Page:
14 American workers die on the job every day

by: Chris Bowers

Tue Apr 06, 2010 at 10:28

The 25 dead coal miners, and 4 still missing, in West Virginia is shocking and horrible.  What is perhaps more shocking is that 29 workers dying on the job in one day is actually only about twice the daily average in America, and that about 50 coal miners in China die on the job every week:

China says 83,196 people lost their lives in work-related incidents last year.

China's State Administration of Work Safety reported 380,000 incidents in the workplace that caused death or injury.

How does that stack up compared to the U.S.? To put the situation into perspective, the U.S. has a workforce of 155 million, while China has over five times that amount, at about 801 million.

The U.S. reported 5,071 worker deaths in 2008.

So the number of workplace fatalities in China is 16 times that of those in the U.S.

Approximately 14 workers die per day in the U.S. compared to 228 in China.

Coal mining accounted for 2,631 deaths last year in China - 7 deaths per day.

In fact, even as we speak, China is searching for 33 trapped coal miners, too.

For additional context, on the 5,071 worker deaths in 2008, 5,424 Americans have died in Iraq and Afghanistan total.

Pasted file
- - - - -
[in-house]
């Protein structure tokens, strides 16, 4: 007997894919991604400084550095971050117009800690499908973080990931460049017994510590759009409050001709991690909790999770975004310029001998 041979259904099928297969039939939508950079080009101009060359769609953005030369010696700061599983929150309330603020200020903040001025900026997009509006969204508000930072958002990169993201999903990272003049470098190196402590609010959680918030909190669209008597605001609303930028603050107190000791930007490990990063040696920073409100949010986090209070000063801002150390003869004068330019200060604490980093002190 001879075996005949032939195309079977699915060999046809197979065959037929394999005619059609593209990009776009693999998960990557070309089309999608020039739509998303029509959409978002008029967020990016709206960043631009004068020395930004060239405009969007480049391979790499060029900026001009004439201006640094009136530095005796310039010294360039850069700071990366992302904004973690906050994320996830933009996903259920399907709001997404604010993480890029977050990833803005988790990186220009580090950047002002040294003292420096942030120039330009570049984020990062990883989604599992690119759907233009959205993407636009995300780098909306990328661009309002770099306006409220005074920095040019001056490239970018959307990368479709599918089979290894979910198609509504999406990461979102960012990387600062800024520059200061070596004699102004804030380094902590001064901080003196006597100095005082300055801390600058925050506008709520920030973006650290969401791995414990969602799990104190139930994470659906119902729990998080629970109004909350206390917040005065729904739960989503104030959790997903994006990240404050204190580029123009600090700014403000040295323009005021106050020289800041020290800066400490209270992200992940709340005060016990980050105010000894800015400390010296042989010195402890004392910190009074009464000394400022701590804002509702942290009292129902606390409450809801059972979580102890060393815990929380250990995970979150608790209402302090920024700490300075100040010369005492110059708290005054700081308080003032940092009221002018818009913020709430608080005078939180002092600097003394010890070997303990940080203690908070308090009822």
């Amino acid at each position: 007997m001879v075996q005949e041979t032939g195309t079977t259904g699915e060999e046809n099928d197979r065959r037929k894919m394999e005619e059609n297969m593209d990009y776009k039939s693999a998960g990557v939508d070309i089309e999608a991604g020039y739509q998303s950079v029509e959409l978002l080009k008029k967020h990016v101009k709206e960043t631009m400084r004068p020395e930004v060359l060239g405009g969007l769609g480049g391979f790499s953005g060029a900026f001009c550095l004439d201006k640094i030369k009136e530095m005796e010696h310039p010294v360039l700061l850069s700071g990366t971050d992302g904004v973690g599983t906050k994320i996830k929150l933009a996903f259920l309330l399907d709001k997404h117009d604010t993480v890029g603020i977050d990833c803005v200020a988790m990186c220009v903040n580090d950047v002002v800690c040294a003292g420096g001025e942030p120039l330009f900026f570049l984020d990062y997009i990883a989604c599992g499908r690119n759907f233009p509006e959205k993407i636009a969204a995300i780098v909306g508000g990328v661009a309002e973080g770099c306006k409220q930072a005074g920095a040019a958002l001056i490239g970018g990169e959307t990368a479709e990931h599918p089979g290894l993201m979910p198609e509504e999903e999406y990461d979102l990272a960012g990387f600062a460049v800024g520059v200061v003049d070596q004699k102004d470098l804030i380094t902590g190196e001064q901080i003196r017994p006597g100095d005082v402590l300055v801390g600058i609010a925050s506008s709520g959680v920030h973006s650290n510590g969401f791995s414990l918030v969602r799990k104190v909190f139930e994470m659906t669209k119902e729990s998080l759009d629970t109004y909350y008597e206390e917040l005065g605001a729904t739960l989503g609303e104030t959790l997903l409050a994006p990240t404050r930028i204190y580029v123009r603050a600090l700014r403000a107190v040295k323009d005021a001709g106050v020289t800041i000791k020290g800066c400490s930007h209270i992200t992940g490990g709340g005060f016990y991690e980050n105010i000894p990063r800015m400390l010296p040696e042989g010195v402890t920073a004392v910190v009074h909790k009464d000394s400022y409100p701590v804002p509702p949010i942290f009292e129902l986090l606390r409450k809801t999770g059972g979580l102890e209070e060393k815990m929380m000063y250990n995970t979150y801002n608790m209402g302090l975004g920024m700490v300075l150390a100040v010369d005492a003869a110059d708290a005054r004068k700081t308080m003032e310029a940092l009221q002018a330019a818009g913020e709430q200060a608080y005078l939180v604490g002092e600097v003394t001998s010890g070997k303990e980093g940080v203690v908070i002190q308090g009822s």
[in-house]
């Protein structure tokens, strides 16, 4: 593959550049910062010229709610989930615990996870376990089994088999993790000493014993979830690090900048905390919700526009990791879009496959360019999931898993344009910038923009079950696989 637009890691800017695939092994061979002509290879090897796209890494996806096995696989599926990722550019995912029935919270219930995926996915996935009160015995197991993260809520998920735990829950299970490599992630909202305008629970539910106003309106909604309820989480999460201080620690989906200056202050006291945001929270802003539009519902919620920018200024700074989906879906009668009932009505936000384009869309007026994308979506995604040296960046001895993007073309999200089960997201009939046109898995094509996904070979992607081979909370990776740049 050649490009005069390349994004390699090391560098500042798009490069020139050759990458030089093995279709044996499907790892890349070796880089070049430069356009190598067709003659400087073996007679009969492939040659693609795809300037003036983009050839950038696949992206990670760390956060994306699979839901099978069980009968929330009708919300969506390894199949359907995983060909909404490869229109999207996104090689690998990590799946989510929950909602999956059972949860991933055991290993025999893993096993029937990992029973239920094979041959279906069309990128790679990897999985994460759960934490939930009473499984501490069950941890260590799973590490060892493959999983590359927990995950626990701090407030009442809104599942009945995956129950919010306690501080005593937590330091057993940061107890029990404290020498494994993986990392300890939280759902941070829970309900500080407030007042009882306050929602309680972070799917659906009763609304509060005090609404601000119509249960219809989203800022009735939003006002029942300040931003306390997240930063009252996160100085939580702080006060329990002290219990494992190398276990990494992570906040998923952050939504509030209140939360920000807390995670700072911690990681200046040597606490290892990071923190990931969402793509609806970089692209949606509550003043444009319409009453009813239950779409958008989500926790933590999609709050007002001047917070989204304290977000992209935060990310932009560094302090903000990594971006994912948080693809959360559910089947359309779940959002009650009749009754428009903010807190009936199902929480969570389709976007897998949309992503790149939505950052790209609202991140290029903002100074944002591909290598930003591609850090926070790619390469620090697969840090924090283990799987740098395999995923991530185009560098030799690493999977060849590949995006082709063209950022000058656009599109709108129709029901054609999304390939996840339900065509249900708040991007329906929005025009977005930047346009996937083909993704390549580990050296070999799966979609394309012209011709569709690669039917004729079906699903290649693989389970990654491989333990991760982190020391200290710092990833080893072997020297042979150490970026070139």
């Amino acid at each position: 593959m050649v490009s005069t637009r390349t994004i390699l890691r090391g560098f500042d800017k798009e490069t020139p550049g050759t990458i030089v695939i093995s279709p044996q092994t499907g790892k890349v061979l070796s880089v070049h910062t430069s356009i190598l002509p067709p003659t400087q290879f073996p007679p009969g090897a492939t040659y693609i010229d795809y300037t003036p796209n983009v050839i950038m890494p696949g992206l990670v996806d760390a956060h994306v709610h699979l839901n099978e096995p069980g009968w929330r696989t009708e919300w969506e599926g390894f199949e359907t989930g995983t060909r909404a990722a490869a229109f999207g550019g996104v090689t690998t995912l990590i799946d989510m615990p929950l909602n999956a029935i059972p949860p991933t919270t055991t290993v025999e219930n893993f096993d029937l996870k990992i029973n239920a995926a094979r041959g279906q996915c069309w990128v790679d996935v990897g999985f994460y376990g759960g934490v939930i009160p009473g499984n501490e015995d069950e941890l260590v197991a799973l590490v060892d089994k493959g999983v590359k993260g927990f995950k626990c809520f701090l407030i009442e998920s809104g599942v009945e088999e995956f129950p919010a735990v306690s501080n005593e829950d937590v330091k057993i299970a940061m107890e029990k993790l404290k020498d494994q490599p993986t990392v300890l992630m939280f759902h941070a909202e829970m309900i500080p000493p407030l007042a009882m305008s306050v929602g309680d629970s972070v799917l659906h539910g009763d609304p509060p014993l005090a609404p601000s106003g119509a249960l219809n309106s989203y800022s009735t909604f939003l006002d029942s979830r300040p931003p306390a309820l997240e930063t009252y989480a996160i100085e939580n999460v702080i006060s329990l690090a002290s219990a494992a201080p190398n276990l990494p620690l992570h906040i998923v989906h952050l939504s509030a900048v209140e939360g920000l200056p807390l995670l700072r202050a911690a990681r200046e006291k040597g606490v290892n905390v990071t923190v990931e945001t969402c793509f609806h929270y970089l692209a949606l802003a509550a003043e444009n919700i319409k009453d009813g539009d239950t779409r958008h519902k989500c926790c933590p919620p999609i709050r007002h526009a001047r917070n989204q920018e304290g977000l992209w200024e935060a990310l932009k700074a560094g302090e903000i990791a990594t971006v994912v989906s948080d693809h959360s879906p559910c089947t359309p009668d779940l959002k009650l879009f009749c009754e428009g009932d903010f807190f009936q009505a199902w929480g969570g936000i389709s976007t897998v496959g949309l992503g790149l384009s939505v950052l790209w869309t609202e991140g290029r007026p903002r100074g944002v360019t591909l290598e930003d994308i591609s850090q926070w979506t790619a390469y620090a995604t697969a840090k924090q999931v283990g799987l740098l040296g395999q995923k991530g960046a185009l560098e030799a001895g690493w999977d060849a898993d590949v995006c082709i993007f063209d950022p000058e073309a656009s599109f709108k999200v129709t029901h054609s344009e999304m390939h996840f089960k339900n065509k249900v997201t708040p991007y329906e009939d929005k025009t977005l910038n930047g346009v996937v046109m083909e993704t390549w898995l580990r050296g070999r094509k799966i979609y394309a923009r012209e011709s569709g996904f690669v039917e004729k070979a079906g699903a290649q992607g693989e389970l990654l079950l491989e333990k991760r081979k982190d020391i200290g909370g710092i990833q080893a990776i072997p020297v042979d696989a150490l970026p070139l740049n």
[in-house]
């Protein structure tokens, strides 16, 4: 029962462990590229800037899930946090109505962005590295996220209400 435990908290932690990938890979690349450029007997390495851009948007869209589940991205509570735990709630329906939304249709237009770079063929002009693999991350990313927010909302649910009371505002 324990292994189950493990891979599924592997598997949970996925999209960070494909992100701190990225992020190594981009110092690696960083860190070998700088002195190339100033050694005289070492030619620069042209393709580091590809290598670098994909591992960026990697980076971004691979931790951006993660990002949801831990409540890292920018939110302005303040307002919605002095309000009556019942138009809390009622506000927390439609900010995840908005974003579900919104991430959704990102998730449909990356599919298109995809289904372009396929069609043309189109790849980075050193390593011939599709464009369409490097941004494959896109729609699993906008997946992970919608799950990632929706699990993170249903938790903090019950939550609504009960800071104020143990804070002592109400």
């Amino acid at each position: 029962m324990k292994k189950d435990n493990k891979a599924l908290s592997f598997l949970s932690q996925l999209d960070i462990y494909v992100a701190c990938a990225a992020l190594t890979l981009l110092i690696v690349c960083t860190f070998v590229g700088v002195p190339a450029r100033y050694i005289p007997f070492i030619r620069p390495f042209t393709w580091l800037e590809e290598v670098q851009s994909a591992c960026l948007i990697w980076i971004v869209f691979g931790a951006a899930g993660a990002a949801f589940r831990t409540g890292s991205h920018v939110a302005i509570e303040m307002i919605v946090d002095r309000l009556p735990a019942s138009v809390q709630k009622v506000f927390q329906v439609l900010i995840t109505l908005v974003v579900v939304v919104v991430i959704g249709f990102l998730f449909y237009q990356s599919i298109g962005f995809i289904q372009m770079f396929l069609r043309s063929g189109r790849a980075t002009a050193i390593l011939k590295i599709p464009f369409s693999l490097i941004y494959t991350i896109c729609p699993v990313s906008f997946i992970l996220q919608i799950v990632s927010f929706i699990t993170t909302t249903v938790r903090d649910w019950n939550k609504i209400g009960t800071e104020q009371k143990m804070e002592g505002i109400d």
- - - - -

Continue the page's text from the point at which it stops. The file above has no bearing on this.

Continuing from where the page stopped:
There are human costs to our worker safety, energy and trade policies.  Ongoing stories about trapped coal miners in China and West Virginia bring them into the public light, but they happen every day.

update: New figures show the daily fatality rate to be 16.

Chris Bowers :: 14 American workers die on the job every day

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Yes, not to mention (4.00 / 3)
some 11,000 workplace injuries and illnesses a day.

Incidentally, there were just hearings on Lynn Woolsey's bill to strengthen OSHA:

Safety and health champions in Congress have introduced legislation-The Protecting America's Workers Act (H.R. 2067, S. 1580)-that would address major weaknesses in the OSH Act and provide workers stronger job safety rights and protections.  The legislation:

Extends the OSH Act and existing job safety protections to all state and local public employees, federal workers and millions of other workers who currently have no OSHA coverage or only limited protection.

Increases OSHA penalties for job safety violations and establishes mandatory minimum penalties for violations resulting in worker deaths, so fines are more than a slap on the wrist.  Criminal violations of the OSH Act would be made a felony, instead of a misdemeanor, and be expanded to cover cases that involve serious bodily injuries, not just worker deaths.  

Enhances anti-discrimination protections for workers who raise job safety concerns and report job injuries.   It provides workers the right to pursue their case if OSHA fails to act in a timely fashion and writes into the law a worker's right to refuse unsafe work.  The bill makes clear that employers cannot retaliate against a worker for reporting a job injury or illness and prohibits any employer policies or practices that discourage or discriminate against workers for reporting injuries and illnesses.